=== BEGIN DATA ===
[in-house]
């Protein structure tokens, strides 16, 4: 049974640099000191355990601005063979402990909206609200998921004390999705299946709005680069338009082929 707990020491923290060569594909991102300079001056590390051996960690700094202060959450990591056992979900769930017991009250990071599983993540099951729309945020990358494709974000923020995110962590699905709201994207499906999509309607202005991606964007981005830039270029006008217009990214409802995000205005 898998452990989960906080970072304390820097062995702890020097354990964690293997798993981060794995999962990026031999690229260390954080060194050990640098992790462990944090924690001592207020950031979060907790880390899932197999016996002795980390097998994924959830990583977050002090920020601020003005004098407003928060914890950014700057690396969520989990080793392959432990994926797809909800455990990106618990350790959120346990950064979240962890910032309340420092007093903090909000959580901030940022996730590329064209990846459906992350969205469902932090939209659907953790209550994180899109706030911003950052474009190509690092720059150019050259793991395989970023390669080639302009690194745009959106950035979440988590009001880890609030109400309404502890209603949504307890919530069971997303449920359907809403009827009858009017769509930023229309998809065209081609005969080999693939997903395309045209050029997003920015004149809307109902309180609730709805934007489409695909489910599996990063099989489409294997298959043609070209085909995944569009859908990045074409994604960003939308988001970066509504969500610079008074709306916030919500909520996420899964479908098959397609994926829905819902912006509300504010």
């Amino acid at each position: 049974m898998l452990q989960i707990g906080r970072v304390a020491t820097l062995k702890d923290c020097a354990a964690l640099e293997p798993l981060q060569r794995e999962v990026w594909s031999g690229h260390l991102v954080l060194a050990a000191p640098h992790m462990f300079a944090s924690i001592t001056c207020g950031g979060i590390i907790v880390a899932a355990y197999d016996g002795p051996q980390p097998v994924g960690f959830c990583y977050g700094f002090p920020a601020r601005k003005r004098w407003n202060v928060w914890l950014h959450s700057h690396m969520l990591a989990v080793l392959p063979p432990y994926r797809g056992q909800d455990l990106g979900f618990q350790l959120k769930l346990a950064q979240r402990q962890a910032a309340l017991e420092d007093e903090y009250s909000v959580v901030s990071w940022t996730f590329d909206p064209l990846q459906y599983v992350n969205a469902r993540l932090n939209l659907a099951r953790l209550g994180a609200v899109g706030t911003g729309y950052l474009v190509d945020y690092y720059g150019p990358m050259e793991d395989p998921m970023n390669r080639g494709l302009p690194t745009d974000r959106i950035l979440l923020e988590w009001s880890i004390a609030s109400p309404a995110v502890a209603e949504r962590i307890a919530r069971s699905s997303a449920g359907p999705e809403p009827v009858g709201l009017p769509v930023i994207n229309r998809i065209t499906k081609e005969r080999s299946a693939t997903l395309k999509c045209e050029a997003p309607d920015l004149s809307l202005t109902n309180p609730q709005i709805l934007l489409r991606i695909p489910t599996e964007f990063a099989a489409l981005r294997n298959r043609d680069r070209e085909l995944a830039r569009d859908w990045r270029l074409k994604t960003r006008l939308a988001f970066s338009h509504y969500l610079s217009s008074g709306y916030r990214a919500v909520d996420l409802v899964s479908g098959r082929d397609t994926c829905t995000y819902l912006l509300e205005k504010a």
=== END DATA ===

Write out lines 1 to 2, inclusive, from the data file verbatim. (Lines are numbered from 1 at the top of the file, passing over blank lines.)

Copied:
[in-house]
């Protein structure tokens, strides 16, 4: 049974640099000191355990601005063979402990909206609200998921004390999705299946709005680069338009082929 707990020491923290060569594909991102300079001056590390051996960690700094202060959450990591056992979900769930017991009250990071599983993540099951729309945020990358494709974000923020995110962590699905709201994207499906999509309607202005991606964007981005830039270029006008217009990214409802995000205005 898998452990989960906080970072304390820097062995702890020097354990964690293997798993981060794995999962990026031999690229260390954080060194050990640098992790462990944090924690001592207020950031979060907790880390899932197999016996002795980390097998994924959830990583977050002090920020601020003005004098407003928060914890950014700057690396969520989990080793392959432990994926797809909800455990990106618990350790959120346990950064979240962890910032309340420092007093903090909000959580901030940022996730590329064209990846459906992350969205469902932090939209659907953790209550994180899109706030911003950052474009190509690092720059150019050259793991395989970023390669080639302009690194745009959106950035979440988590009001880890609030109400309404502890209603949504307890919530069971997303449920359907809403009827009858009017769509930023229309998809065209081609005969080999693939997903395309045209050029997003920015004149809307109902309180609730709805934007489409695909489910599996990063099989489409294997298959043609070209085909995944569009859908990045074409994604960003939308988001970066509504969500610079008074709306916030919500909520996420899964479908098959397609994926829905819902912006509300504010």